Portuguese duo Nelson Oliveira and Joao Almeida have the requisite skills to pick up a medal, as does Ganna’s own teammate Alberto Bettiol, the second man in the Italy squad.
From the nations who are only allowed one representative, Rohan Dennis – who Ganna recently usurped as the peloton’s most accomplished time triallist – carries the torch for the Australians. He has a 40-60 record in TTs this year with two wins from five.
Colombia’s Rigoberto Uran put in a monster TT in Andermatt to win Stage 7 of the Tour de Suisse but he was well off the pace in both events in the Giro d’Italia.
Dutchman Tom Dumoulin posted the 16th and 5th best times in the two Tour de Suisse TTs on his comeback to racing following an enforced sabbatical. But the 30-year-old was back to winning ways in the Dutch national championships in June and this is a course which could suit him well.
Trade teammates Remi Cavagna and Kasper Asgreen carry the hopes for their respective French and Danish teams. Both riders are accomplished in the discipline and should go well over the terrain. Russia’s Aleksandr Vlasov and Kazakhstan’s Alexey Lutsenko are dark horse outsiders who would rejoice with a bronze medal.
Finally, there’s Primoz Roglic, who got the nod for Slovenia despite not racing the national championships earlier in the year (won by Jan Tratnik). On paper, Roglic will lap up this hilly course. But how his body responds to being back in the saddle following the crash which curtained his Tour earlier this month remains to be seen. We will have a better idea of the 31-year-old’s condition after Saturday’s road race, which features a series of climbs far more testing than these mere rollers.

Slovenia’s Primoz Roglic won the Tour de Romandie by eight seconds (David Davies/PA)

Image credit: PA Sport

There are three stand-out favourites for the women’s time trial in Dutch duo Anna van der Breggen (who took bronze in Rio) and Annemiek van Vleuten, as well as the US champion and former world champion, Chloe Dygert. With the USA’s Kristin Armstrong – winner of the title in Beijing 2008, London 2012 and Rio 2016 – now retired, there will be a new Olympic champion for the first time in 13 years.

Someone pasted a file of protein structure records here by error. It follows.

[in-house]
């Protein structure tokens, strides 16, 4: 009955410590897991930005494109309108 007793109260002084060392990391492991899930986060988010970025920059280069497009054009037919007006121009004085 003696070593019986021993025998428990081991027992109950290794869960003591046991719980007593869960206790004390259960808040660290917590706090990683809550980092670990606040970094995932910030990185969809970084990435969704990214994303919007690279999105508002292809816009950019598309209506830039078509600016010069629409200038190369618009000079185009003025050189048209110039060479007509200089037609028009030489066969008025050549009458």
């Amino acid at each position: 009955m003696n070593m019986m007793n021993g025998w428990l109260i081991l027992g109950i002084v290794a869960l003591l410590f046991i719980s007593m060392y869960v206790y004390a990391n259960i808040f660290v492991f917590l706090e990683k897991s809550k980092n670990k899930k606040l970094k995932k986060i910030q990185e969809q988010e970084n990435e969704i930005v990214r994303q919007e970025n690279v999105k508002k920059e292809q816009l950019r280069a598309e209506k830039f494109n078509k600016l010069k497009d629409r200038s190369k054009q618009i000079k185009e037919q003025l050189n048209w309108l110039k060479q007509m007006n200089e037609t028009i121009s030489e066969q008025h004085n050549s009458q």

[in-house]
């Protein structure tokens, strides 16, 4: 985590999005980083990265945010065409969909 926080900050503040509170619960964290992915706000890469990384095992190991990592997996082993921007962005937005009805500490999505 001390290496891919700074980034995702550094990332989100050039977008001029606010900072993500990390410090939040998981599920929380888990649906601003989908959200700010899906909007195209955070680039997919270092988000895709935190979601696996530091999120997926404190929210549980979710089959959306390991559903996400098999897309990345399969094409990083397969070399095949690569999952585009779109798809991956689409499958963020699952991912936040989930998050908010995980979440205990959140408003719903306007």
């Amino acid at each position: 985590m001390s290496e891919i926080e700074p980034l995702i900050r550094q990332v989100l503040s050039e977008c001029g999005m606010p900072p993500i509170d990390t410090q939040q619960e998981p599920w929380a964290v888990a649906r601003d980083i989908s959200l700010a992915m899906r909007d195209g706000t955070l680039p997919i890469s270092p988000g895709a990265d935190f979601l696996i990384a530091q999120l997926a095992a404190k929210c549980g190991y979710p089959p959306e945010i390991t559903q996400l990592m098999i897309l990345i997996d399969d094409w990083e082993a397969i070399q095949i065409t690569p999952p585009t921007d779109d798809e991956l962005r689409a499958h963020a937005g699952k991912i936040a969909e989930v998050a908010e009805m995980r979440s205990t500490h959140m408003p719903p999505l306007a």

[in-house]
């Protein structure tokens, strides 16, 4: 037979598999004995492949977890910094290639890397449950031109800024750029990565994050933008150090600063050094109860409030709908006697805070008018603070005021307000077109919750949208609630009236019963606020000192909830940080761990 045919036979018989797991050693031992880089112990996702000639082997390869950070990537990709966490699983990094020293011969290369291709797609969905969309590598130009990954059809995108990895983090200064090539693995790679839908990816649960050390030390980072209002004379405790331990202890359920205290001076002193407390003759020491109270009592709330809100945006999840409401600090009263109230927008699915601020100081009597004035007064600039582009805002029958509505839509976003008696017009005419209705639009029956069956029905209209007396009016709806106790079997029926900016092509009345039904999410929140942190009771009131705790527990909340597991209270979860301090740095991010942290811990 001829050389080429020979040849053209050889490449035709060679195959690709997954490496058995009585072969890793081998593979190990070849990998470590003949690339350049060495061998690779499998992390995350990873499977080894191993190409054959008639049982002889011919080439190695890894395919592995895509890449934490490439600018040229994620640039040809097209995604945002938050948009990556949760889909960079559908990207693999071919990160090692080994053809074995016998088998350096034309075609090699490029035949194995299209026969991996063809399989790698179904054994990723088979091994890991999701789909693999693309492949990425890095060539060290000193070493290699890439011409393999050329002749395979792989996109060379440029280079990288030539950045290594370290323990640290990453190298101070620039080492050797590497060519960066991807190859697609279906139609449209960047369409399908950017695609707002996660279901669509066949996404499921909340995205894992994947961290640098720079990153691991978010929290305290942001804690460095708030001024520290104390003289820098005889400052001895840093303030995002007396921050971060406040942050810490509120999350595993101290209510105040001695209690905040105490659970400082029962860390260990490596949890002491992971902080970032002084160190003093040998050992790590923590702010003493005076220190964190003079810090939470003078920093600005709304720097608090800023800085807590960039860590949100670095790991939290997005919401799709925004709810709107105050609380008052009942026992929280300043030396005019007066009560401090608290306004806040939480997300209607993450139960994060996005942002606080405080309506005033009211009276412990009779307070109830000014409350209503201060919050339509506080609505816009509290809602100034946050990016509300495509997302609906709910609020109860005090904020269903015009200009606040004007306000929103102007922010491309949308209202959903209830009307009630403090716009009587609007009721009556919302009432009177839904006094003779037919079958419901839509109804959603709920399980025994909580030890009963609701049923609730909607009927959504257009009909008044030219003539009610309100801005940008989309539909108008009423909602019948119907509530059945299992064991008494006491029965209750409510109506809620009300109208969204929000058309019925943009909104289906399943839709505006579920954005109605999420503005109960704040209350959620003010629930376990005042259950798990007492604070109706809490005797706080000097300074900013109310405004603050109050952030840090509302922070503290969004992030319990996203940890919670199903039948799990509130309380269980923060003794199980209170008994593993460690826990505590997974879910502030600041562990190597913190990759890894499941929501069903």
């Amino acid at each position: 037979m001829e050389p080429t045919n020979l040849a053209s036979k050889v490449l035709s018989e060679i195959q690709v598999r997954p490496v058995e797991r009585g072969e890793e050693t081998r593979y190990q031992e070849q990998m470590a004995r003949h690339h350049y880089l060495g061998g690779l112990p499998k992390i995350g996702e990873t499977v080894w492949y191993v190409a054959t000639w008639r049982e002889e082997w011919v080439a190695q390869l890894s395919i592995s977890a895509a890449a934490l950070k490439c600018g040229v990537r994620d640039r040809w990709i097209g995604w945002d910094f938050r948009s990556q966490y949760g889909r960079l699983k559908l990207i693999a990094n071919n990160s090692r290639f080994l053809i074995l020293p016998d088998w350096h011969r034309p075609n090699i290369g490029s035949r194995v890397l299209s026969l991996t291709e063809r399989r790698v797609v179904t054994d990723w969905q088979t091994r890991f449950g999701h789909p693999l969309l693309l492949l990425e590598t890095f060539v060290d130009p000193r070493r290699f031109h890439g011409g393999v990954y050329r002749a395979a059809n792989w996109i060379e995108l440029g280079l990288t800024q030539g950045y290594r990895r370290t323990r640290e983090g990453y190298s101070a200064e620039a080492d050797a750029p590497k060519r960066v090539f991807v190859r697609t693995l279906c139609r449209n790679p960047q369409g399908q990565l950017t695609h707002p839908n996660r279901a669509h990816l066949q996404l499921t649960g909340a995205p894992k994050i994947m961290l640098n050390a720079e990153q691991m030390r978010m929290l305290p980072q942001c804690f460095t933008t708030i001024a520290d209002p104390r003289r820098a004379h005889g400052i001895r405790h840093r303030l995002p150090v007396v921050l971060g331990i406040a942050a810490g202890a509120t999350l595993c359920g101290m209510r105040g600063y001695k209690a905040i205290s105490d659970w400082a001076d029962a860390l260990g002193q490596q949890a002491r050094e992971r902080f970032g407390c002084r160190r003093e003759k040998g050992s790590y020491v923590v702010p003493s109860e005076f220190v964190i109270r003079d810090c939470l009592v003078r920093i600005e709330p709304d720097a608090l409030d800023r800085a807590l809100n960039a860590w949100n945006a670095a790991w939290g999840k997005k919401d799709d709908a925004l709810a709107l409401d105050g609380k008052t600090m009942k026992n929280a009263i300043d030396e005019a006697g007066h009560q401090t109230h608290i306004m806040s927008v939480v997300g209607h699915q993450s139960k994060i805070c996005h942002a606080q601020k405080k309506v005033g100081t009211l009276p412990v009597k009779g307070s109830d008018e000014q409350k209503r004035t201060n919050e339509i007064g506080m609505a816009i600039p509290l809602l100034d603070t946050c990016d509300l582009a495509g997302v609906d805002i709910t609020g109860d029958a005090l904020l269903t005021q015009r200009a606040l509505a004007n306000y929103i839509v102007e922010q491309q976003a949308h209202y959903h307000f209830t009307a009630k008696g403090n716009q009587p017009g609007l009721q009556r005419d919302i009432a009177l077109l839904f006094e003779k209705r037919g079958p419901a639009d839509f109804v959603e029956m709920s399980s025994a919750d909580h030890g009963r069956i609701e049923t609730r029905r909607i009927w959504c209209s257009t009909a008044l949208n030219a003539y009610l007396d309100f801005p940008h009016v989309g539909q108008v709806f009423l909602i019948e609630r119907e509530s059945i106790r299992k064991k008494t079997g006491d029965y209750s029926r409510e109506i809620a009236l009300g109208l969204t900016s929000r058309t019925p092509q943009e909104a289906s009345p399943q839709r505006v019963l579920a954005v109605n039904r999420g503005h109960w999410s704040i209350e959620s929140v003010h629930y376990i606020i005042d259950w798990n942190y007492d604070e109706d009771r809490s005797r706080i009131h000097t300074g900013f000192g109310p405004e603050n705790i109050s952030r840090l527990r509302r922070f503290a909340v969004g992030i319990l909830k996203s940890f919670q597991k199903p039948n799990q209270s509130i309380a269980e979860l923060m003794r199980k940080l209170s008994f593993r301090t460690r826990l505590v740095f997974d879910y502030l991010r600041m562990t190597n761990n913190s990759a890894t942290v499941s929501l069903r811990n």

When is the race?

The men’s time trial is on Wednesday 28 July. The first rider will go down the ramp at 6:00 BST and the last is expected to finish around 9:30 BST. The women’s TT runs a little earlier in the day, between 3:30 BST to 5:00 BST.

Provisional Start list Olympic Time Trial in Tokyo

Countries with two riders
Belgium: Remco Evenepoel, Wout van Aert
Italy: Filippo Ganna, Alberto Bettiol
New Zealand: Patrick Bevin, George Bennett
Poland: Michal Kwiatkowski, Maciej Bodnar
Portugal: Nelson Oliveira, João Almeida
Switzerland: Stefan Küng, Gino Mäder
UK: Geraint Thomas, Tao Geoghegan Hart
USA: Brandon McNulty, Lawson Craddock
Countries with one rider
Australia: Rohan Dennis
Austria: Patrick Konrad
Algeria: Azzedine Lagab
Canada: Hugo Houle
Colombia: Rigoberto Uran
Czech Republic: Michael Kurkle
Denmark: Kasper Asgreen
Iran: Saeeid Safarzadeh
Ecuador: Santiago Montenegro
Eritrea: Amanuel Ghebreigzabhier
Estonia: Tanel Kangert
Ethiopia: [TBC]
France: Rémi Cavagna
Germany: Maximilian Schachmann
Ireland: Nicolas Roche
Kazakhstan: Alexey Lutsenko
Latvia: Toms Skujins
Mexico: Eder Frayre
Netherlands: Tom Dumoulin
Russia: Aleksandr Vlasov
Slovakia: Juraj Sagan
Slovenia: Primoz Roglic
South Africa: Stefan de Bod
Spain: Ion Izagirre